Clown triggerfish [Balistoides conspicillum]

The clown triggerfish, Balistoides conspicillum, is a triggerfish from the order Tetraodontiformes. This reef-associated fish is commonly found in the tropical Indo-Pacific and Red Sea.

This species is a primarily marine species. This fish is found in Tropical Indo-Pacific and Red Sea coastal waters from 1-75 metres in depth (3-250 ft). This fish is generally uncommon or rare throughout its range, which includes East Africa to South Africa, through to Indonesia, and all the way to Japan and New Caledonia. The clown triggerfish is most commonly found around coral reefs. It lives in clear coastal to outer reef habitats. It also occurs in clear, seaward reefs near steep drop-offs.

The fish can reach up to about 50 cm (20 in) in length.[1] It has strong jaws which can be used to crush and eat sea urchins, crustaceans and hard-shelled mollusks.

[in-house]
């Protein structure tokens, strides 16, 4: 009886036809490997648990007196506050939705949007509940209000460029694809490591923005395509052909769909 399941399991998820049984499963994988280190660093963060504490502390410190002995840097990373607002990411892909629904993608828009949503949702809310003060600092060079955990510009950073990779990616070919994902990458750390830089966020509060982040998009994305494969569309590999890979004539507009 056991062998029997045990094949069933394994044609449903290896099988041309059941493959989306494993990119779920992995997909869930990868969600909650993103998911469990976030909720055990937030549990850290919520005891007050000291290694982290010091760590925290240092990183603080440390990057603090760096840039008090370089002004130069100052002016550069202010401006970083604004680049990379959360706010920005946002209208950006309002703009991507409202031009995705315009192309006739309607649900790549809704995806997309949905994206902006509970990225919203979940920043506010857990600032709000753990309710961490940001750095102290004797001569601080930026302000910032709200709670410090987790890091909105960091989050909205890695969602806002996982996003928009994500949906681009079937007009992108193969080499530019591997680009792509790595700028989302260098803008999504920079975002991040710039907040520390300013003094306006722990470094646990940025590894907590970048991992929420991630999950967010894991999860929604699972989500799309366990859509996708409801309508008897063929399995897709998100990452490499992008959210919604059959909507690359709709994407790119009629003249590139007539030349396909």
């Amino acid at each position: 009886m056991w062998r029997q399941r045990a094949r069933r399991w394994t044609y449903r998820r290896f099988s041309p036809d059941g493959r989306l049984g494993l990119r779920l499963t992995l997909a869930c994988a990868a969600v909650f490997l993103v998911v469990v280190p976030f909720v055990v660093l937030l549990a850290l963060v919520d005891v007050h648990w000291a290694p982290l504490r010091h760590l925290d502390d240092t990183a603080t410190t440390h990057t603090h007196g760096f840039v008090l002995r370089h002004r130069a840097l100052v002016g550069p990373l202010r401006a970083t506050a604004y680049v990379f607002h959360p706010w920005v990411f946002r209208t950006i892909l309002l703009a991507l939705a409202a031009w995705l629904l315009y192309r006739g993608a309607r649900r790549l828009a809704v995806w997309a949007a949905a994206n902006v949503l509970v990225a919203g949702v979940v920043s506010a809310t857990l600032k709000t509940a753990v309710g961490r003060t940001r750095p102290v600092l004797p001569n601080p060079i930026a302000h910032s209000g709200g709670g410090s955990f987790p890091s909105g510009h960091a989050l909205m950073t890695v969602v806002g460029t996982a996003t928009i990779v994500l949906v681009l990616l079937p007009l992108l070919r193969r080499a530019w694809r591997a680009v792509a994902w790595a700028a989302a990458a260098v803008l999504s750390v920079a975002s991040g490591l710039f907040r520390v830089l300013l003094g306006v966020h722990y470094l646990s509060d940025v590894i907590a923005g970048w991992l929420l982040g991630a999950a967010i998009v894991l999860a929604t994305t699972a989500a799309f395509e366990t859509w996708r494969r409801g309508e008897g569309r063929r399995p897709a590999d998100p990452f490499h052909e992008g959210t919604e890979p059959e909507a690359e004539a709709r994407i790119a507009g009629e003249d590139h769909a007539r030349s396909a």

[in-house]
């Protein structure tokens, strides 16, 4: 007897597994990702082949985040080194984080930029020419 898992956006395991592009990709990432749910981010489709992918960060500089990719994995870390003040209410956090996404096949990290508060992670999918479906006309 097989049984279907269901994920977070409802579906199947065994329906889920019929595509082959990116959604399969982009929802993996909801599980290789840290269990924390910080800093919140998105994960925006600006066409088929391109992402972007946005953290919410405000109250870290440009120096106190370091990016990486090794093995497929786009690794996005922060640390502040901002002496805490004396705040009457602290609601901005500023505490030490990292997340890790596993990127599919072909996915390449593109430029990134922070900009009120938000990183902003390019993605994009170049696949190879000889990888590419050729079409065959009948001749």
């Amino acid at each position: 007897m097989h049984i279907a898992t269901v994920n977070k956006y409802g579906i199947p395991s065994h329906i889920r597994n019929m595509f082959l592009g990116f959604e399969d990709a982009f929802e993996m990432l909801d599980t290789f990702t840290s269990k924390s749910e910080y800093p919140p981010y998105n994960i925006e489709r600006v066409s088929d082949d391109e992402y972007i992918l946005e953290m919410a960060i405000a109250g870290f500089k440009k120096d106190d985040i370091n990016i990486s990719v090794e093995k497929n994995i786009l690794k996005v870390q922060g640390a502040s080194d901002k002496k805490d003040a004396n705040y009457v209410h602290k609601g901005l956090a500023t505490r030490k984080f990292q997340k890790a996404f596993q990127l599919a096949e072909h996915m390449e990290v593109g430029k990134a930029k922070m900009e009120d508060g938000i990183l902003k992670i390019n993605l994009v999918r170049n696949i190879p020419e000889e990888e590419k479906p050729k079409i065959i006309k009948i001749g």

This fish has unique coloration. The ventral surface has large, white spots on a dark background, and its dorsal surface has black spots on yellow. There is a vertical, white (slightly yellow) stripe on the caudal fin. This fish has a form of camouflage that is, or is similar to, countershading. From below, the white spots look like the surface of the water above it. From above, the fish will blend in more with the coral reef environment. (text source: wikipedia)

Picture: Andaman&Nicobar, India by Sami Salmenkivi

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